Wexford County Council sealed the deal for businessman Sean Gallagher yesterday (Monday) to run in this year's Presidential Election when they became the fourth council to back the runner-up of the 2011 campaign.
Two candidates had already received backing from councillors before setting out their stall in the council chamber last week - Sean Gallagher was promised a proposal by Independent councillor Ger Carthy, while Senator Joan Freeman had secured support from Fine Gael's Cllr Paddy Kavanagh.
On Monday afternoon, Mr Gallagher secured 16 votes, with Ms Freeman receiving ten votes. There were five abstentions from the vote. Fianna Fáil and a number of Independent councillors cast their vote in favour of Mr Gallagher, while Fine Gael supported Ms Freeman.
Mr Gallagher was not present at Monday's meeting but his proposer Cllr Ger Carthy, speaking on the candidate's behalf, thanked both those who had voted for him and those who had, saying he was looking forward to the Presidential race and 'letting the games begin'.
Last Wednesday, three candidates set out their campaign, seeking a nomination for the Presidential campaign.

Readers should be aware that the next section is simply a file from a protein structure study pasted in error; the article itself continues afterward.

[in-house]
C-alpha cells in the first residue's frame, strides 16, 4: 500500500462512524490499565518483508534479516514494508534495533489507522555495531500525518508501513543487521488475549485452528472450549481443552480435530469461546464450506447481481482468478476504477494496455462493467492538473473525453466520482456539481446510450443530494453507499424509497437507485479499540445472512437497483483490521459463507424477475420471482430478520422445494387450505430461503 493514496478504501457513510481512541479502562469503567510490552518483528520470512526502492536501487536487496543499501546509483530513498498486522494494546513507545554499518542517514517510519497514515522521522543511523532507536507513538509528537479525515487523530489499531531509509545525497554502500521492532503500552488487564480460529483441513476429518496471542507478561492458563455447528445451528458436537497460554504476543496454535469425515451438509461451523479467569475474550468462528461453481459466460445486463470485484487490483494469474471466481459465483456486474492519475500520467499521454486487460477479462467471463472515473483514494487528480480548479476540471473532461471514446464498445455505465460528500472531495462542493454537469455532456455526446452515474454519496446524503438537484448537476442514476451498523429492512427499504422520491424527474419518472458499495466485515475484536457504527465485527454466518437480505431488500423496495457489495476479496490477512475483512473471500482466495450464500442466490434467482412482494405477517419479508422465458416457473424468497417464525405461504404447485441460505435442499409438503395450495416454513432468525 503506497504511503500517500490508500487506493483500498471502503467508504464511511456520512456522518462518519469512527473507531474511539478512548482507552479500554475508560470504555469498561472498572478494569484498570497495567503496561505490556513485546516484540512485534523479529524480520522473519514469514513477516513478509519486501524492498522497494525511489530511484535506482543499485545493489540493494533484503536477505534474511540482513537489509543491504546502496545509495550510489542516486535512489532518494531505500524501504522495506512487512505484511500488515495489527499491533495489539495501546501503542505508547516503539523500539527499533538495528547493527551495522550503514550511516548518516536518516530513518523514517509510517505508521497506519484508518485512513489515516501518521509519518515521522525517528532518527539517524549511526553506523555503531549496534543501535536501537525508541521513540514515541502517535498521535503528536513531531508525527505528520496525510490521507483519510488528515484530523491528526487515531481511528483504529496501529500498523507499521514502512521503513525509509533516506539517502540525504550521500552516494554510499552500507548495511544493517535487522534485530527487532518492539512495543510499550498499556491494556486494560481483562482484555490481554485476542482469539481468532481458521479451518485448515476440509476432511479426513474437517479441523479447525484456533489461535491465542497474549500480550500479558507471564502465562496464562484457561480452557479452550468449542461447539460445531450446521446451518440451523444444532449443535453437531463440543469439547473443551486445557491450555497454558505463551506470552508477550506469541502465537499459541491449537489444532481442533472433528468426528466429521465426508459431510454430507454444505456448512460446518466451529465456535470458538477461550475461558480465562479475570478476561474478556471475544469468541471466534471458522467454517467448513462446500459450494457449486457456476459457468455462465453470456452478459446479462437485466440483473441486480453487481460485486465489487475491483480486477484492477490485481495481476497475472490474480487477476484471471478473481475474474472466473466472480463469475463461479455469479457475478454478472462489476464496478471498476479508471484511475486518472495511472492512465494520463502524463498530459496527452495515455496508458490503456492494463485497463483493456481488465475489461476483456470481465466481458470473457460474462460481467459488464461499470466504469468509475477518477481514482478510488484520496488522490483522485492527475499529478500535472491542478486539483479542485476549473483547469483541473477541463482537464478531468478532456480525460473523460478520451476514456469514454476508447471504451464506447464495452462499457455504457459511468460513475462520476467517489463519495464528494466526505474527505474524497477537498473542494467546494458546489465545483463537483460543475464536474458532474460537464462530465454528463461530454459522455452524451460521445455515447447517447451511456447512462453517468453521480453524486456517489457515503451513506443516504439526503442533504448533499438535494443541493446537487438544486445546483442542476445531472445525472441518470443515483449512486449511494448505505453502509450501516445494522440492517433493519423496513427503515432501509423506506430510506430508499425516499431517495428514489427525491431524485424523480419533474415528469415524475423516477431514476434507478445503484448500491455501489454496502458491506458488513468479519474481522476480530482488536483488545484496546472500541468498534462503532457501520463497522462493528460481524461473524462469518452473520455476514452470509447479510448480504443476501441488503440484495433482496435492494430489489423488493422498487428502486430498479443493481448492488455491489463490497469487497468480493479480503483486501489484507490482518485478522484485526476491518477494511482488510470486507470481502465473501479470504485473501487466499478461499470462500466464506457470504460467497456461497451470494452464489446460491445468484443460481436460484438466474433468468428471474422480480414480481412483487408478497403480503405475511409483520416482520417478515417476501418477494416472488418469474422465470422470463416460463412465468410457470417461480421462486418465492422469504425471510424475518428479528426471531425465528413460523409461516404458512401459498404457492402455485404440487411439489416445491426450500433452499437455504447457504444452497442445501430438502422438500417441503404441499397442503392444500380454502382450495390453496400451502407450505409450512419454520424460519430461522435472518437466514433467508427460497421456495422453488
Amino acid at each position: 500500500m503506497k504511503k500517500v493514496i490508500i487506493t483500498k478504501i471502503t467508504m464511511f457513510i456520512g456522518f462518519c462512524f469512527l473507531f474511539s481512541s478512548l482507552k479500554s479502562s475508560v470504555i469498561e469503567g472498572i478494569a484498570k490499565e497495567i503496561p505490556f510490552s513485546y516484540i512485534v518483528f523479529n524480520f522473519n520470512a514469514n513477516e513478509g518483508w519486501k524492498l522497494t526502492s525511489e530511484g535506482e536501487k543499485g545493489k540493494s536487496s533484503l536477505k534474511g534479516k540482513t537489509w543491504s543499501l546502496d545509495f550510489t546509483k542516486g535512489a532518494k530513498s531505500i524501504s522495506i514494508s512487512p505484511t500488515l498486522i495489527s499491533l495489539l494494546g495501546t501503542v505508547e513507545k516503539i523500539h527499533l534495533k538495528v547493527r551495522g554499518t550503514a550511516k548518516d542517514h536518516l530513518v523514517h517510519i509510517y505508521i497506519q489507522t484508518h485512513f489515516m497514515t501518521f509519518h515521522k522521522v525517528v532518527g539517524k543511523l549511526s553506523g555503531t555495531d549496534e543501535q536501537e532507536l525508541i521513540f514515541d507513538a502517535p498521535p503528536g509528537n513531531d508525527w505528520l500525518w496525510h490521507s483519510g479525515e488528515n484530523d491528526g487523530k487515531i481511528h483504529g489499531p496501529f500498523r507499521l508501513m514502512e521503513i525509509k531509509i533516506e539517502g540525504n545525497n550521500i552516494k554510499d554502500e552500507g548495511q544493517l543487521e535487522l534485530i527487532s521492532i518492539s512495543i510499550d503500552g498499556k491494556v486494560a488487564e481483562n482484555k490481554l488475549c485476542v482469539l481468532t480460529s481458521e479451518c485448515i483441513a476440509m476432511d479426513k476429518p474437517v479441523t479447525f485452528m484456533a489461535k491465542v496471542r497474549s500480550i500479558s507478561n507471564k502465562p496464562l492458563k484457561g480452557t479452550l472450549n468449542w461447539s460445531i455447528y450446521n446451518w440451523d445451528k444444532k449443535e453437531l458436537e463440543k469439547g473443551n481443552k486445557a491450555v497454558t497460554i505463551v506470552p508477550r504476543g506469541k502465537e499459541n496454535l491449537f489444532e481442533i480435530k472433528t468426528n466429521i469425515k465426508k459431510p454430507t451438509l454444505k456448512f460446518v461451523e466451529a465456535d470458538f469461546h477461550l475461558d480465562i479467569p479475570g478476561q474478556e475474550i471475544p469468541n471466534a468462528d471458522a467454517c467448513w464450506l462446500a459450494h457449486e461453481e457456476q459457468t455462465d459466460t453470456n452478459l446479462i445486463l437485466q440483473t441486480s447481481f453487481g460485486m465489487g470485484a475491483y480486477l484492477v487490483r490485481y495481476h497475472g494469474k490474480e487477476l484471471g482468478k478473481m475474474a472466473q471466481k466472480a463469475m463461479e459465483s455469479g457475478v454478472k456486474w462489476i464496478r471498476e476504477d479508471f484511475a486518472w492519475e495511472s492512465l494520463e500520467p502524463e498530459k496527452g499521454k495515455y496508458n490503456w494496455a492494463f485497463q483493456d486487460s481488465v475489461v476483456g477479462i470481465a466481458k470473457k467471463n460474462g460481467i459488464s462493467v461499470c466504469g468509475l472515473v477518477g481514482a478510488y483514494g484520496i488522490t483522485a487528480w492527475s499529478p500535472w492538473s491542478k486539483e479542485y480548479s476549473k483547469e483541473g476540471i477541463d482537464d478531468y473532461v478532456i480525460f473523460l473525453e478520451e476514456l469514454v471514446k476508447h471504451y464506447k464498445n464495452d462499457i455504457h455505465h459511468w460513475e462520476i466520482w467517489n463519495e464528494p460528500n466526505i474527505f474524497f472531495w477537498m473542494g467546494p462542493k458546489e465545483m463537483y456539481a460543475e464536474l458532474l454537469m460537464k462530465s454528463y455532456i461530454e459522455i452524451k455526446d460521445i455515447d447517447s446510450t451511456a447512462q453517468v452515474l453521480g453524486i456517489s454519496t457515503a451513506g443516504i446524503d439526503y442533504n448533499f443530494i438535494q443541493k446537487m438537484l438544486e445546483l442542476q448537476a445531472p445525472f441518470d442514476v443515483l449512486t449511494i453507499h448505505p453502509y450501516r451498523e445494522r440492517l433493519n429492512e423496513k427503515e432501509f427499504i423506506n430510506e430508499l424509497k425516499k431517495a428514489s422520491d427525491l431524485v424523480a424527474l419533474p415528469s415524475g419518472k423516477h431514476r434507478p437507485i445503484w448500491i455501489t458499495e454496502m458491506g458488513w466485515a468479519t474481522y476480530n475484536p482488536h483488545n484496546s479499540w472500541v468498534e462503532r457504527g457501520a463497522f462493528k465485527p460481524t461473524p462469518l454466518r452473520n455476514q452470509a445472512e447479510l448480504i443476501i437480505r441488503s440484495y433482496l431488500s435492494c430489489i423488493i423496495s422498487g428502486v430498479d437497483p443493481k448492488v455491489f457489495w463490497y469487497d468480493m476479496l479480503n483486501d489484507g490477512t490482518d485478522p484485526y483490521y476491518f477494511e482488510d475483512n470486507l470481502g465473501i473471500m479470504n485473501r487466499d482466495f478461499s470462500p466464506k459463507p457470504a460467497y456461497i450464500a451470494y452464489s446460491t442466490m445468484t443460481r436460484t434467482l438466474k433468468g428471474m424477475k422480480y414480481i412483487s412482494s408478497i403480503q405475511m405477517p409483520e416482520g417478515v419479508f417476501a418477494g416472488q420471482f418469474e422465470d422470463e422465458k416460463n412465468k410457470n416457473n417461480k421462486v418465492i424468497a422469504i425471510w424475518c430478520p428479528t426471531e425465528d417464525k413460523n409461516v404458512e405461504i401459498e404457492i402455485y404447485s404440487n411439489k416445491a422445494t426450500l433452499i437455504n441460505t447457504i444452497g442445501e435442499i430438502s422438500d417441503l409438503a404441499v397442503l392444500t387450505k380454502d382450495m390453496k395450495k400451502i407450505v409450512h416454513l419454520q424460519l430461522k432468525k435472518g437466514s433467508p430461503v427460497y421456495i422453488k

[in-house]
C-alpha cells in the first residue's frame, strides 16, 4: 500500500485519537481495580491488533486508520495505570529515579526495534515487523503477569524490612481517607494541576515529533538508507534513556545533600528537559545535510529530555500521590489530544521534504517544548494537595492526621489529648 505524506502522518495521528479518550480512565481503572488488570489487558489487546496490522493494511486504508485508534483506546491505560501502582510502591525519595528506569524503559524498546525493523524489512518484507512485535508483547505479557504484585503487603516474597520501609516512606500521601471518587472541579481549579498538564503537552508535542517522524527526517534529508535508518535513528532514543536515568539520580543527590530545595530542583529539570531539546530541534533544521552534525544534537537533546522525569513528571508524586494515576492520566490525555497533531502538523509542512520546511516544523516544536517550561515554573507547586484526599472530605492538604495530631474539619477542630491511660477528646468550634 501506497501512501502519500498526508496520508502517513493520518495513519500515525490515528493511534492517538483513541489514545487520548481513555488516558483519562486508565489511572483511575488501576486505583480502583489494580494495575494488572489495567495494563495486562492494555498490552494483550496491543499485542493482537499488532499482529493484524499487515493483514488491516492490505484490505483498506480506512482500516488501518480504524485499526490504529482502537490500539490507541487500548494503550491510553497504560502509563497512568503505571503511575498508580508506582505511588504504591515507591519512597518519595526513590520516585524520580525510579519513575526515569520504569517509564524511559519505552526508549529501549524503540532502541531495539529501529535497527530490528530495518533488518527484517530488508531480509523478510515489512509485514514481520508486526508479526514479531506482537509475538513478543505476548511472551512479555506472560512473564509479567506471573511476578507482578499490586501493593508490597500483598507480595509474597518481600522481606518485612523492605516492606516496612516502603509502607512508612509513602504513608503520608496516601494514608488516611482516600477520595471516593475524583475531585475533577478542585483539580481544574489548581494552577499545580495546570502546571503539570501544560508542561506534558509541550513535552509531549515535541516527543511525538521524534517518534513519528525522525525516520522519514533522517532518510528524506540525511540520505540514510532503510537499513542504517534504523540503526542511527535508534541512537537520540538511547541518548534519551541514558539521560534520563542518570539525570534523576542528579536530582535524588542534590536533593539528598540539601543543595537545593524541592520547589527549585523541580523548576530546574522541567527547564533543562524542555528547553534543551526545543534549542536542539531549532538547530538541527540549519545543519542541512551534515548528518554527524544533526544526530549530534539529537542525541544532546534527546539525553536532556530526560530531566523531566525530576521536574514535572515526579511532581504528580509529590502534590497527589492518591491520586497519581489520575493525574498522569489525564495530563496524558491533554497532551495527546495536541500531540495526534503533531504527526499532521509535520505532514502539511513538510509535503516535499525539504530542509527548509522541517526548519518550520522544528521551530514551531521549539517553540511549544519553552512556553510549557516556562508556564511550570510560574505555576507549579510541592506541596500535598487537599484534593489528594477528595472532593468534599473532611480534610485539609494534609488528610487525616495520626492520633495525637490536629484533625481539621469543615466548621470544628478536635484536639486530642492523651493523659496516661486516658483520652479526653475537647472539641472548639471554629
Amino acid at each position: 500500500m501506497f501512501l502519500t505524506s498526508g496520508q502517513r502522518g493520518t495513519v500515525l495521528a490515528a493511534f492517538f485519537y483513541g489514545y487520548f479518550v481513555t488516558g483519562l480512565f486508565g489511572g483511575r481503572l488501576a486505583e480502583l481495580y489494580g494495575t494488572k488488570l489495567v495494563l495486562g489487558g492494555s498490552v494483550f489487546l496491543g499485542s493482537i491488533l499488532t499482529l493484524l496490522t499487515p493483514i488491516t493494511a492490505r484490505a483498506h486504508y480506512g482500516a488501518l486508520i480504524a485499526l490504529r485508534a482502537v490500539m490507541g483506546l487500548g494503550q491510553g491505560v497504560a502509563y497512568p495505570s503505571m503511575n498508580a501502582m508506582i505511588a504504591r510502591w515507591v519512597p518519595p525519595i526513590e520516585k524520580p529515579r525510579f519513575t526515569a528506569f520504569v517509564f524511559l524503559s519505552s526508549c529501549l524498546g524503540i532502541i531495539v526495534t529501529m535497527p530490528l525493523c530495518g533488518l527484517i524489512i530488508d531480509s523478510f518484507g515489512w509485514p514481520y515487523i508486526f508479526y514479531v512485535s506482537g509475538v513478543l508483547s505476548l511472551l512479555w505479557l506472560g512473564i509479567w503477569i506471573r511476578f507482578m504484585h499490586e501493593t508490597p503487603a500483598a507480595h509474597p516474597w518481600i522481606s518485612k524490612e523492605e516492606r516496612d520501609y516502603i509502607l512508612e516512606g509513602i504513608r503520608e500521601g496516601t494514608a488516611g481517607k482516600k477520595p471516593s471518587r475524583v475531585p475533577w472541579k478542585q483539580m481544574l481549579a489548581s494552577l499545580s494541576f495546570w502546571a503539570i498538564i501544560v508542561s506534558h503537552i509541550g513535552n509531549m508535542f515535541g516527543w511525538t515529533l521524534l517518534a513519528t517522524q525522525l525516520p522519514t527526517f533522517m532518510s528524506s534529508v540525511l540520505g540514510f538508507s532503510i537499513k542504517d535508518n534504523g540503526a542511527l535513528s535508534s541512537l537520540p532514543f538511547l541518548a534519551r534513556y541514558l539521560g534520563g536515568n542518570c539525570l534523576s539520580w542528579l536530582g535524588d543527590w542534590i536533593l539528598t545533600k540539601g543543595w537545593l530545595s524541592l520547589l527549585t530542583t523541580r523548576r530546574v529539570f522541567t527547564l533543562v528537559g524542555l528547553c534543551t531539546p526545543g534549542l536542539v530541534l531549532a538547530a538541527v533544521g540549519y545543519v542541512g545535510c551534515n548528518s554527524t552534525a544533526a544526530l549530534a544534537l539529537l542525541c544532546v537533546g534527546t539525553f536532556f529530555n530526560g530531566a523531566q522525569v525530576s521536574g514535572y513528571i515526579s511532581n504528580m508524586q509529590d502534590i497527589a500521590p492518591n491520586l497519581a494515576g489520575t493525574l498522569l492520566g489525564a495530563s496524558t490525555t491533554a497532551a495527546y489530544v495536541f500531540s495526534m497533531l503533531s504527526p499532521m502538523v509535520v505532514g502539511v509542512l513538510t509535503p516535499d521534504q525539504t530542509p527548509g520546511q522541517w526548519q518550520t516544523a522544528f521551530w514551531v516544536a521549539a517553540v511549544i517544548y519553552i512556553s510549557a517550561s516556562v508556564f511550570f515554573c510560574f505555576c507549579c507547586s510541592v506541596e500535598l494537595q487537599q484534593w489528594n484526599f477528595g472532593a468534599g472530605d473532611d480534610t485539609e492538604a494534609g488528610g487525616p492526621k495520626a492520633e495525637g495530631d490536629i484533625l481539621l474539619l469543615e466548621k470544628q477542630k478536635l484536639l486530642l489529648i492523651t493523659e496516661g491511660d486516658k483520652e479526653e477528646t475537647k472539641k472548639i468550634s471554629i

Sen Freeman was first to speak and she used her time to promote the importance of positive mental health, pointing out that all of the wider problems that affected Ireland stemmed back to this one issue.
Sen Freeman, who is a trained psychologist and the founder and former CEO of Pieta House, said she had been campaigning for mental health services since she was 17 and pointed out one particular case of a child who had spent 41 days in the adult psychiatric unit (nicknamed 'The Dungeon') of Waterford Regional Hospital and saying that this was not acceptable. She also referred to the ongoing crisis in Wexford's mental health service for adolescants.
While she acknowledged that the President had no executive powers, she believed they had the power of persuasion and influence.
She remarked to the councillors: 'You have listened to me. You've volunteered and donated. You've shown compassion but compassion is a crowded place - we all care but it's time to do something. People can say that I'm a one trick pony but that 'trick' is a massive issue.'
Cllr Michael Sheehan asked if there was any circumstance whereby she would refuse to sign a bill into law.
She replied: 'If the bill was repugnant to the Constitution of this country. I voted no in the latest referendum but I would not refuse to sign the bill into law. My personal beliefs do not filter into my job.'
She believed that change could be affected through people power adding that if she was President she would not have to wait two years for legislation to pass as drawing attention to issues and problems was often key to starting a dialogue on them.